Emotional intelligence (EI and also known as EQ) is defined as the ability to identify, comprehend, and manage our emotions. This is challenging for leaders who are trying to ascertain each team member’s emotional intelligence because EQ will affect one’s behaviors which in turn impacts other people on the team.
It is usually easier to identify those who have high EQ. These people are very self-aware and take the time to reflect on their actions and emotions. They recognize what triggers certain emotions and how to handle them even under dire circumstances. They also know when they may have reached a “boiling point” and need to back off from a situation temporarily, review what has happened, and devise a solution. It is like hitting the pause button on a remote control.
In addition, they understand that for one to develop emotionally there are times when they may face criticism from others and they need to see this as an opportunity for growth; in other words it is viewed as a learning lesson. They are also willing to provide feedback to others on their team, but they do it in a manner that is helpful not hurtful. These individuals are also sensitive to others’ feelings, so they know when they may have overstepped and need to offer an apology. This does take courage because many would rather avoid a situation versus getting into a conflict with another team member.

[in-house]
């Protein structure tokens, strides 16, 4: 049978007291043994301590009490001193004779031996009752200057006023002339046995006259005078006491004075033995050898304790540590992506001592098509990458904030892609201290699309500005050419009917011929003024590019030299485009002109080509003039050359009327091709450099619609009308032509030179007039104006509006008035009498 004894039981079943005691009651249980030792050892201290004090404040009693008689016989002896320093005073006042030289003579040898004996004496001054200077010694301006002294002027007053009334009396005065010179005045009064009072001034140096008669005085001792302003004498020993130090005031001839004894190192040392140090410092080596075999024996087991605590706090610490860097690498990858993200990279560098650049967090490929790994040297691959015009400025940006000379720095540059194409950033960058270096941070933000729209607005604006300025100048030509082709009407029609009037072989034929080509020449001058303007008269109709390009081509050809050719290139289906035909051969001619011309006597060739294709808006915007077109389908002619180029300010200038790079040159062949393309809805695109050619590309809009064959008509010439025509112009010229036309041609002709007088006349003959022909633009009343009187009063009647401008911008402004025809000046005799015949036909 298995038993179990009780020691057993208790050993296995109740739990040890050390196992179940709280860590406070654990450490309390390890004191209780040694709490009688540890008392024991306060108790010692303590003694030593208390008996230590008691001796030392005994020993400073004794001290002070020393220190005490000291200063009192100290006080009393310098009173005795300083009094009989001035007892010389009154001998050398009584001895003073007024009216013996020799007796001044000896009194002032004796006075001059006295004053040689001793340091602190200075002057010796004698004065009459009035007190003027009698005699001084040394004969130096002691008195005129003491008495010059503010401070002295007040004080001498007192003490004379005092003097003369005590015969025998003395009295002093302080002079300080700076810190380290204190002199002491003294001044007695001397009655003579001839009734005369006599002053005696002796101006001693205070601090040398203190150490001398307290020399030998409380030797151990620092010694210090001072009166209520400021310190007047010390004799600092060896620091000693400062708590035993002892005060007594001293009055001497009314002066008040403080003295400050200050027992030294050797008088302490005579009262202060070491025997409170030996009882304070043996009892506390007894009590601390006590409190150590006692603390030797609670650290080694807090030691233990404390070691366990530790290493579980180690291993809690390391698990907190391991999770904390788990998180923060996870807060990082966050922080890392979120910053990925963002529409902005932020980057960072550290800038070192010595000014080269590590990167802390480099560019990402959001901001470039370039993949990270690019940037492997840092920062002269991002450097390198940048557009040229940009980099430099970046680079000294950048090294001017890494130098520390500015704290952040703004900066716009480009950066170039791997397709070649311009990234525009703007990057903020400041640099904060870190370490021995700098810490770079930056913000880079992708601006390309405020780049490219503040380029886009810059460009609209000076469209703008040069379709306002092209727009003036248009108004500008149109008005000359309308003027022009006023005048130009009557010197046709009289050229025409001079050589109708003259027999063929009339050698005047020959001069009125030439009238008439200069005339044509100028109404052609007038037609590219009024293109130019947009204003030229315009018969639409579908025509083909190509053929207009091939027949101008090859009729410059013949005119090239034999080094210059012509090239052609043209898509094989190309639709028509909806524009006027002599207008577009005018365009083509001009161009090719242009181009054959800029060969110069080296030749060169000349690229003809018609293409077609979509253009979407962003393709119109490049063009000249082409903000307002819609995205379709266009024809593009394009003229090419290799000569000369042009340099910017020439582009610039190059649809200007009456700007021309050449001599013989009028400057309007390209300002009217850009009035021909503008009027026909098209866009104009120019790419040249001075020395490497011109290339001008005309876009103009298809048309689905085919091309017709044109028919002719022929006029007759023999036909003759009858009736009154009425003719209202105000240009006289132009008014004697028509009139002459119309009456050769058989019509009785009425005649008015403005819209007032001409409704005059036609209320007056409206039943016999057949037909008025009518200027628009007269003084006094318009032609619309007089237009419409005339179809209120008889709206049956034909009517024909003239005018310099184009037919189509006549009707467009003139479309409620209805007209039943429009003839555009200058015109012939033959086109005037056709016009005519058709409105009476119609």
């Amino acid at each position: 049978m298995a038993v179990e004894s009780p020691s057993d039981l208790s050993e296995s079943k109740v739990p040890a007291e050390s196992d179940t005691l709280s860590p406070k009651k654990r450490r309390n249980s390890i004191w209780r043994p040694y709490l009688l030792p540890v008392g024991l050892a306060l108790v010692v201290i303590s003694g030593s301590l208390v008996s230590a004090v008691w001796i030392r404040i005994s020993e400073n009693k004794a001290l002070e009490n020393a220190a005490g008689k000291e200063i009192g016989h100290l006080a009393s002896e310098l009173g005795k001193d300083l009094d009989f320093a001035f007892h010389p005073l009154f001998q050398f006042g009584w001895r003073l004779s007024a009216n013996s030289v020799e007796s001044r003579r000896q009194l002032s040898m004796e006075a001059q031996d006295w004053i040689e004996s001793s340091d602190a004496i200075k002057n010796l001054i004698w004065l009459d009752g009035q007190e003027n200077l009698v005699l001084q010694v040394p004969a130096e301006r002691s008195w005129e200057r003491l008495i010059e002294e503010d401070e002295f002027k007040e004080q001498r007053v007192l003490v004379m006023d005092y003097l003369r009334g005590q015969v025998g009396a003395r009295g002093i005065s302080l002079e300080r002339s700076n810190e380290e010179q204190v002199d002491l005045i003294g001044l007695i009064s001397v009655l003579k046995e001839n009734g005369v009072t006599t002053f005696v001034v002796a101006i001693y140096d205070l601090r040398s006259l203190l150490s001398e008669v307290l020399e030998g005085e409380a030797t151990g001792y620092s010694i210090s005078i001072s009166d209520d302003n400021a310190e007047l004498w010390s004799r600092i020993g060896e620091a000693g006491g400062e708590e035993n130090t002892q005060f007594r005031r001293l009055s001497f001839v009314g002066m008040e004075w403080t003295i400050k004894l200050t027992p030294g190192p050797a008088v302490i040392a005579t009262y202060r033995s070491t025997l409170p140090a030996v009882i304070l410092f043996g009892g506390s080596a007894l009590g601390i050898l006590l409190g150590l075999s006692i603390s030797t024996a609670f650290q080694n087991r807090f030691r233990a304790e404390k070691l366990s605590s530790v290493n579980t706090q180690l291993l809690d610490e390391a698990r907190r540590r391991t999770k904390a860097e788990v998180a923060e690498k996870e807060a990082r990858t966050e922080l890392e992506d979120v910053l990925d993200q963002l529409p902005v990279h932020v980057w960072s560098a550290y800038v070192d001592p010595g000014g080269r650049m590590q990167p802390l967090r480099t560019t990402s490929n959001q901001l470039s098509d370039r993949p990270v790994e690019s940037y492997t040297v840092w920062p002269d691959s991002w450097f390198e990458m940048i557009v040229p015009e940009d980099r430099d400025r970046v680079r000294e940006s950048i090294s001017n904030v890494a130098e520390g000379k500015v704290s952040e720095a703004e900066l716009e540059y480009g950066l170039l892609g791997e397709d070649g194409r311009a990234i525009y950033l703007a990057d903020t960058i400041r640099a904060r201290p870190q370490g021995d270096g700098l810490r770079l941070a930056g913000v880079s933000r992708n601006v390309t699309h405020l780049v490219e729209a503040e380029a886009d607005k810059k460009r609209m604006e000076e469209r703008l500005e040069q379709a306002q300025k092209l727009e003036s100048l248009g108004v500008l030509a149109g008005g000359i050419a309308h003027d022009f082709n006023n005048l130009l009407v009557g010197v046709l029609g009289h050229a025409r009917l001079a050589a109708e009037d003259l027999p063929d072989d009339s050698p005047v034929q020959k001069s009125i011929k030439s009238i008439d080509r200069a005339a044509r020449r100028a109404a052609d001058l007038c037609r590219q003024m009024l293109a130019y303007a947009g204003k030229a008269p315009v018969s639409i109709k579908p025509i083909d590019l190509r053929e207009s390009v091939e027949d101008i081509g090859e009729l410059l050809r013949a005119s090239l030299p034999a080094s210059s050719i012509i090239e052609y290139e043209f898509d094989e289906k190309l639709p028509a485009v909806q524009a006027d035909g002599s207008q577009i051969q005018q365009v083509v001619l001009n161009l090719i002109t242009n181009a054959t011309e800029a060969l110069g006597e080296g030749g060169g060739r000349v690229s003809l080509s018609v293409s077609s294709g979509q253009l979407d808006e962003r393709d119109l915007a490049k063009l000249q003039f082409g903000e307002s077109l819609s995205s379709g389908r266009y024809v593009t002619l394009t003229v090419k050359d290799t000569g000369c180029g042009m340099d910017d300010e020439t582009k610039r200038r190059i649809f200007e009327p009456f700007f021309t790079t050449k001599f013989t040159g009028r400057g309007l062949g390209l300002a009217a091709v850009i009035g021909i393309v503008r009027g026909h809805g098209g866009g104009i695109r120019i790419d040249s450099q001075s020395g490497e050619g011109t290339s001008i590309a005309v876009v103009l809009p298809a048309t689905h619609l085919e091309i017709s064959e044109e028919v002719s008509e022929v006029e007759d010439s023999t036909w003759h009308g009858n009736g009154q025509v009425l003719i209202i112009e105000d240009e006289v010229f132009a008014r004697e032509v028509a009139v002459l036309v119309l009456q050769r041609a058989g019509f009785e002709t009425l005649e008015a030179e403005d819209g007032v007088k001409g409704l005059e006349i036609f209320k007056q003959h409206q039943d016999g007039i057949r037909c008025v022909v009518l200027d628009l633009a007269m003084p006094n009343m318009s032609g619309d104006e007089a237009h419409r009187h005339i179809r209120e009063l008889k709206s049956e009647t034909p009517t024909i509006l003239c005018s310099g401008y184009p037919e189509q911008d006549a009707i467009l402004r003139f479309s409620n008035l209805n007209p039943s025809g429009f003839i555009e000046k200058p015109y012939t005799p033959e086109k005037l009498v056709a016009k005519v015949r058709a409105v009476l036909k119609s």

It is much trickier to figure out those who have low EQ. Some may have excellent technical skills and have been successful in their career so far but when a crisis occurs they fall apart. Others may exhibit chronic emotional distress which includes being negative all the time, inconsistent in their behavior, and/or holds grudges. Unfortunately there is no magic formula or pill for these people to change from low to high EQ.
So what is a leader supposed to do? The first step is to delicately converse with the low EQ person about what is being observed amongst the team members and to collaboratively devise solutions to rectify the situation. It is a good idea to have an objective third person present (human resources, coach, or senior executive) to steer the conversation in a positive manner but also to be a witness to the reactions of the employee. If it is agreed upon that the person needs some assistance, the leader should handle this as quickly as possible. If it gets delayed, the employee could be less trusting of the leader and more problems could occur. If the employee resists taking action, it is then up to the leader to suggest a few alternatives – layoff, reassigning to another department, or suggesting other courses of action outside the workplace i.e. classes or therapy.
EQ is hard to detect during the interview process so leaders should consider different means to identify a candidate’s EQ. Reference checks only go so far because the references may be fearful of lawsuits or other means of retaliation. Assessments and testing are helpful but are time-consuming and expensive. Multiple interviews over a period of time are a smart move because the interviewers can see if the candidate demonstrates consistent behavior. Ideally a combination of all of these should ensure that the final candidate has a high EQ.